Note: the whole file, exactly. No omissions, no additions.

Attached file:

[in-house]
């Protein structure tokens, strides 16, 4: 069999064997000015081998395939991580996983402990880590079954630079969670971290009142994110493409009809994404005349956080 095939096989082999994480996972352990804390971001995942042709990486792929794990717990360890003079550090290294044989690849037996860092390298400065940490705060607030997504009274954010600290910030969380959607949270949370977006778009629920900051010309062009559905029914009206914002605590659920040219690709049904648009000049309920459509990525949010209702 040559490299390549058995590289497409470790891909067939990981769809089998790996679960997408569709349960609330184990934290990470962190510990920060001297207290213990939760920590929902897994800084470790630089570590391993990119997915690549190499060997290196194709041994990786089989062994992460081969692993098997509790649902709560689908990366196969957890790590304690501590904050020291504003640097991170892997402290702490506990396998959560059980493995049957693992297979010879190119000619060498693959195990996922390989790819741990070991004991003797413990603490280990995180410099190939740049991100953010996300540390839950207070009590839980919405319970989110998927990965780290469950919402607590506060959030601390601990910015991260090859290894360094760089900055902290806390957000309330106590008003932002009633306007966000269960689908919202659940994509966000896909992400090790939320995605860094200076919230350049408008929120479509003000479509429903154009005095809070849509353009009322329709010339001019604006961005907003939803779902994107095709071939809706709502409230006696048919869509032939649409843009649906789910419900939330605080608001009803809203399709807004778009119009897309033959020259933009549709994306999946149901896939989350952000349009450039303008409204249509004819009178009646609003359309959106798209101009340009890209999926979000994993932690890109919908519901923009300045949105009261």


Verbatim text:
[in-house]
């Protein structure tokens, strides 16, 4: 069999064997000015081998395939991580996983402990880590079954630079969670971290009142994110493409009809994404005349956080 095939096989082999994480996972352990804390971001995942042709990486792929794990717990360890003079550090290294044989690849037996860092390298400065940490705060607030997504009274954010600290910030969380959607949270949370977006778009629920900051010309062009559905029914009206914002605590659920040219690709049904648009000049309920459509990525949010209702 040559490299390549058995590289497409470790891909067939990981769809089998790996679960997408569709349960609330184990934290990470962190510990920060001297207290213990939760920590929902897994800084470790630089570590391993990119997915690549190499060997290196194709041994990786089989062994992460081969692993098997509790649902709560689908990366196969957890790590304690501590904050020291504003640097991170892997402290702490506990396998959560059980493995049957693992297979010879190119000619060498693959195990996922390989790819741990070991004991003797413990603490280990995180410099190939740049991100953010996300540390839950207070009590839980919405319970989110998927990965780290469950919402607590506060959030601390601990910015991260090859290894360094760089900055902290806390957000309330106590008003932002009633306007966000269960689908919202659940994509966000896909992400090790939320995605860094200076919230350049408008929120479509003000479509429903154009005095809070849509353009009322329709010339001019604006961005907003939803779902994107095709071939809706709502409230006696048919869509032939649409843009649906789910419900939330605080608001009803809203399709807004778009119009897309033959020259933009549709994306999946149901896939989350952000349009450039303008409204249509004819009178009646609003359309959106798209101009340009890209999926979000994993932690890109919908519901923009300045949105009261």